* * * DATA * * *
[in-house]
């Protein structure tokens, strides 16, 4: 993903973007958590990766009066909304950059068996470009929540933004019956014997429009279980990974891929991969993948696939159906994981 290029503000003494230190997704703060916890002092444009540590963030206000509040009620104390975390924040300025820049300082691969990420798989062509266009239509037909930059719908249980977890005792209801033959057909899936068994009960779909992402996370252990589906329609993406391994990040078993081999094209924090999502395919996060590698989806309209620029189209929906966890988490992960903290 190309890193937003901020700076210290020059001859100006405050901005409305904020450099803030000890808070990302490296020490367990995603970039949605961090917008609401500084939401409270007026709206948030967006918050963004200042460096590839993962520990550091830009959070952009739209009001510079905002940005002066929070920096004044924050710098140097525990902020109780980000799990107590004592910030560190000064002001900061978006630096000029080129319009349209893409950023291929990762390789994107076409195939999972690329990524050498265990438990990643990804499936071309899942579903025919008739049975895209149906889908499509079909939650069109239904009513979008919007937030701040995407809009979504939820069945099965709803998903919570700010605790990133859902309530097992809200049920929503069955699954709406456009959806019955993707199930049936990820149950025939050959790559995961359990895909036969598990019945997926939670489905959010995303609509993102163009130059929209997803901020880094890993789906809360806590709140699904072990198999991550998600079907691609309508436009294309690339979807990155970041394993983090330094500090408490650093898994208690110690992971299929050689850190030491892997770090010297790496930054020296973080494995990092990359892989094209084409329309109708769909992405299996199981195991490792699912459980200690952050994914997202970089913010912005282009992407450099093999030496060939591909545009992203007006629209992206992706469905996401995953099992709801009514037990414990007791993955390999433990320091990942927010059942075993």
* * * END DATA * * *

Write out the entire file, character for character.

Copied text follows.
[in-house]
């Protein structure tokens, strides 16, 4: 993903973007958590990766009066909304950059068996470009929540933004019956014997429009279980990974891929991969993948696939159906994981 290029503000003494230190997704703060916890002092444009540590963030206000509040009620104390975390924040300025820049300082691969990420798989062509266009239509037909930059719908249980977890005792209801033959057909899936068994009960779909992402996370252990589906329609993406391994990040078993081999094209924090999502395919996060590698989806309209620029189209929906966890988490992960903290 190309890193937003901020700076210290020059001859100006405050901005409305904020450099803030000890808070990302490296020490367990995603970039949605961090917008609401500084939401409270007026709206948030967006918050963004200042460096590839993962520990550091830009959070952009739209009001510079905002940005002066929070920096004044924050710098140097525990902020109780980000799990107590004592910030560190000064002001900061978006630096000029080129319009349209893409950023291929990762390789994107076409195939999972690329990524050498265990438990990643990804499936071309899942579903025919008739049975895209149906889908499509079909939650069109239904009513979008919007937030701040995407809009979504939820069945099965709803998903919570700010605790990133859902309530097992809200049920929503069955699954709406456009959806019955993707199930049936990820149950025939050959790559995961359990895909036969598990019945997926939670489905959010995303609509993102163009130059929209997803901020880094890993789906809360806590709140699904072990198999991550998600079907691609309508436009294309690339979807990155970041394993983090330094500090408490650093898994208690110690992971299929050689850190030491892997770090010297790496930054020296973080494995990092990359892989094209084409329309109708769909992405299996199981195991490792699912459980200690952050994914997202970089913010912005282009992407450099093999030496060939591909545009992203007006629209992206992706469905996401995953099992709801009514037990414990007791993955390999433990320091990942927010059942075993």